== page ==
Complex microbiota targeted rederivation (CMTR) as an alternative method to study effect of gut microbiota on host physiology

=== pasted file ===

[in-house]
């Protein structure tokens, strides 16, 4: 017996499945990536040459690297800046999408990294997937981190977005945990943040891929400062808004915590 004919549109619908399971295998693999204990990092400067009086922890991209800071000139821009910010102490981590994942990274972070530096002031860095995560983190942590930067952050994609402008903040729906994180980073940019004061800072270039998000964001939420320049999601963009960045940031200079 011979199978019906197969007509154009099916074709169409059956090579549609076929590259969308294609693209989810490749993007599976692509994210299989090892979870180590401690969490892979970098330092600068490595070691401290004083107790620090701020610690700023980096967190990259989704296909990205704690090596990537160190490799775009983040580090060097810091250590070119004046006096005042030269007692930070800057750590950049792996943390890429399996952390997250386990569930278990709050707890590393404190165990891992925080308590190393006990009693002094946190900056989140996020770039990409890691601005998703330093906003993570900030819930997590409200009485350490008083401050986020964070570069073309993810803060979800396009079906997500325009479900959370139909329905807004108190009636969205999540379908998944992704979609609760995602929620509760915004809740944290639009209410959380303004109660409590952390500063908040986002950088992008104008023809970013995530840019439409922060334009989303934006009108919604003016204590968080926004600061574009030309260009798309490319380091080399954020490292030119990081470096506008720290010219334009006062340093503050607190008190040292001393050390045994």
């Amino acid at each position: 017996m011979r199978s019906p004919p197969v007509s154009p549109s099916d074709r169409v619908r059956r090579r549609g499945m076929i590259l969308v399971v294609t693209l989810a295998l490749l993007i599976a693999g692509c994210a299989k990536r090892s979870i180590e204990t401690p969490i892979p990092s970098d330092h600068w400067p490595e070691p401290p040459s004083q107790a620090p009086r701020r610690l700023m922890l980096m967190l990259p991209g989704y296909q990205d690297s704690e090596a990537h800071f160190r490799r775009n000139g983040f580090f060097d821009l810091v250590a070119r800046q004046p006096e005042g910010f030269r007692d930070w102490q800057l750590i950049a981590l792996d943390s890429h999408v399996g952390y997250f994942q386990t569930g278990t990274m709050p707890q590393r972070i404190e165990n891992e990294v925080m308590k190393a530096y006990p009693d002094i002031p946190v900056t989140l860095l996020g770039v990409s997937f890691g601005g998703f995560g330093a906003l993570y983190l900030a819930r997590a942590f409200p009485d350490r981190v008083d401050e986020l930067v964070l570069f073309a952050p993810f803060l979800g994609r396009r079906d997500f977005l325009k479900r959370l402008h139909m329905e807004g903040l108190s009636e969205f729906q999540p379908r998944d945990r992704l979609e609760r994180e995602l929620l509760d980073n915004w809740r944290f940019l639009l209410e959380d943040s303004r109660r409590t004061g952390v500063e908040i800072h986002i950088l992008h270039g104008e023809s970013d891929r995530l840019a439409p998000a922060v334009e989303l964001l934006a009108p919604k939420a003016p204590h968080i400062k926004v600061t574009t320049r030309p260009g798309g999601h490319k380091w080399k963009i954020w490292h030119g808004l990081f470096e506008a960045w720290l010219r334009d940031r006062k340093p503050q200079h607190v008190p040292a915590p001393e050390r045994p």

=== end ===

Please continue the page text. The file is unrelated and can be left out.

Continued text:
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Rodent models are invaluable tools to study the effects of differing gut microbiota (GM) on health and disease. Our laboratory has demonstrated that mouse GM profiles vary among animal vendors suggesting that subtle differences in GM may be an important experimental variable influencing reproducibility. To assess the role of microbiota on model phenotypes, complex microbiota targeted rederivation (CMTR) can be used. With CMTR, mice of the desired model are rederived using embryo transfer into surrogate dams with one or more desired GM profiles. Unfortunately, differing GM are often present in inbred strains of mice complicating CMTR as these strains frequently have poor reproductive indices and variations in maternal care which can add unwanted experimental variables. To overcome this, we exploited the benefits of outbred mice as surrogates by establishing colonies of CD1 mice with differing GM profiles. CD1 embryos were transferred into CD1 or C57BL/6 surrogate dams that varied by GM composition and complexity to establish three separate colonies. Using targeted next generation sequencing, female offspring were shown to have similar GM profiles to surrogate dams. Furthermore, breeding colonies of CD1 mice with distinct GM profiles were maintained for four generations, demonstrating stability of GM profiles within these colonies. We then compared changes in the phenotype of B6 IL-10-/- and C3H IL-10-/- mice rederived by CMTR using either CD1 colonies or the inbred strains from which the colonies were derived. Cecal and colonic histologic lesion scores differed significantly between groups, but no differences were seen when surrogate source of GM (CD1 vs inbred strain) was compared. These findings underscore that CMTR using outbred CD1 colonies will be an invaluable experimental resource for experiments desiring to assess the role of complex microbiota on model phenotypes.
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